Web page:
What You Should Know About Freezing Your Eggs
Advances in fertility care and technology offer an opportunity to take control of your reproductive health and postpone pregnancy until a later date. Freezing healthy eggs at an early age may optimize chances for future fertility and puts you in greater control of your reproductive health. Here are a few of the common questions and what you should know about freezing your eggs.
Is Egg Freezing Considered Safe?
Egg freezing (also known as oocyte cryopreservation) was considered experimental until 2013. In 2013, the American Society for Reproductive Medicine (ASRM) published a statement saying that egg freezing should no longer be considered experimental because pregnancy rates from frozen eggs were comparable to pregnancy rates from fresh eggs. Additionally, there is no increase in chromosomal abnormalities, birth defects, or developmental deficits associated with the use of frozen eggs.
What Is the Egg Freezing Process Like?
Egg freezing involves injectable hormones to help your ovaries mature multiple eggs all at the same time. Most patients will require 8 to 14 days of daily injections before the eggs are ready to be harvested. Your body’s response to the injectable hormones will be measured through blood work and ultrasound monitoring. Once the eggs are deemed “ready”, they will be harvested through a simple 5-10 minute outpatient procedure under anesthesia. During this procedure, a needle is inserted through the side of the vagina and into each ovary to harvest the eggs. There is usually a mix of mature and immature eggs. Only the mature eggs can be fertilized, so only the mature eggs are frozen.
How Many Eggs Will My Body Produce?
Your body’s response to the medications is unique to you, and it is difficult to predict in advance exactly how many eggs your body will produce. In general, ovarian response is largely age-related. Patients less than 35 years of age tend to produce more eggs, while patients over 35 tend to have a more modest response.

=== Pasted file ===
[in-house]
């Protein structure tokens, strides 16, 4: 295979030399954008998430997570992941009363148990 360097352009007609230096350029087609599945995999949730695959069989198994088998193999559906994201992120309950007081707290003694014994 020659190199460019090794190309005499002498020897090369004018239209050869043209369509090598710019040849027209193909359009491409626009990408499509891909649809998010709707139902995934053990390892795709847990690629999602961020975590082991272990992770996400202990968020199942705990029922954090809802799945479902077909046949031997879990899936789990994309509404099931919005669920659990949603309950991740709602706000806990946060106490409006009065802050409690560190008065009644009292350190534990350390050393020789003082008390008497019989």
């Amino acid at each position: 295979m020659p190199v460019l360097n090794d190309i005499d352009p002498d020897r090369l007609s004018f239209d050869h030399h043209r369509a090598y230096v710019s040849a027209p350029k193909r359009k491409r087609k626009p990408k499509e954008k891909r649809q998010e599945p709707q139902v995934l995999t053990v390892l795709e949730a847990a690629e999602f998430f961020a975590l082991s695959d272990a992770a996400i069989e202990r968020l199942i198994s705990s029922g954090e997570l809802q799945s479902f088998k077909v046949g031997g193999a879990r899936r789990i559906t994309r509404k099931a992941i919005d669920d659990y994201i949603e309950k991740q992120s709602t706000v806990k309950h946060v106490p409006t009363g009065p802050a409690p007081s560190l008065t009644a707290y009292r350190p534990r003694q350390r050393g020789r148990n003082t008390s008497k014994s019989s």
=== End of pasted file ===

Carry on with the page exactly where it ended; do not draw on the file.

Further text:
What Are the Risks of Freezing My Eggs?
Egg freezing is considered to be a very safe procedure. There are no known long-term risks associated with the egg freezing process. There may be transient side effects from the medications that patients notice during the cycle. These side effects are typically minor and temporary (bloating, headaches, mood changes etc.) The process of harvesting the eggs is completed through a very quick procedure done under anesthesia. As with any procedure, there is a small risk of bleeding, infection, or damage to other surrounding organs. The rate of serious complications related to egg freezing is < 1%. There is a risk of ovarian hyperstimulation syndrome (OHSS), which occurs when a patient over-responds to the medication. Another potential, but very uncommon, risk is ovarian torsion. With torsion, the ovary twists on itself, thus limiting its blood supply. This condition is extremely rare.
Will Freezing Eggs Result in Premature Menopause?
There is no evidence that freezing eggs will cause a patient to experience menopause earlier than expected.
What Is the Right Age to Freeze Eggs and How Many Eggs Do I Need to Freeze?
Egg quantity and quality decline with age. Women in their 20s and early 30s are typically ideal candidates for egg freezing. In general, we do not recommend that women freeze eggs at or beyond age 40. Biologically, the majority of eggs that are frozen will not result in a healthy pregnancy. Therefore, we need to “overshoot” and freeze a substantial number of eggs in order to feel optimistic that there is a high likelihood of a viable pregnancy in the future. Most women will typically aim to freeze at least 10-20 eggs. It may take more than one cycle to reach that goal, depending on the individual woman’s pool of eggs.
How Can I Get More Information?
At Fertility Centers of New England, we have a wealth of experience with oocyte cryopreservation. We understand that the decision to freeze eggs is an important one—physically, psychologically, and financially. If you are interested in learning more about freezing your eggs or have more questions on what you should know about freezing your eggs, please contact us today to schedule a consultation with one of our fertility experts.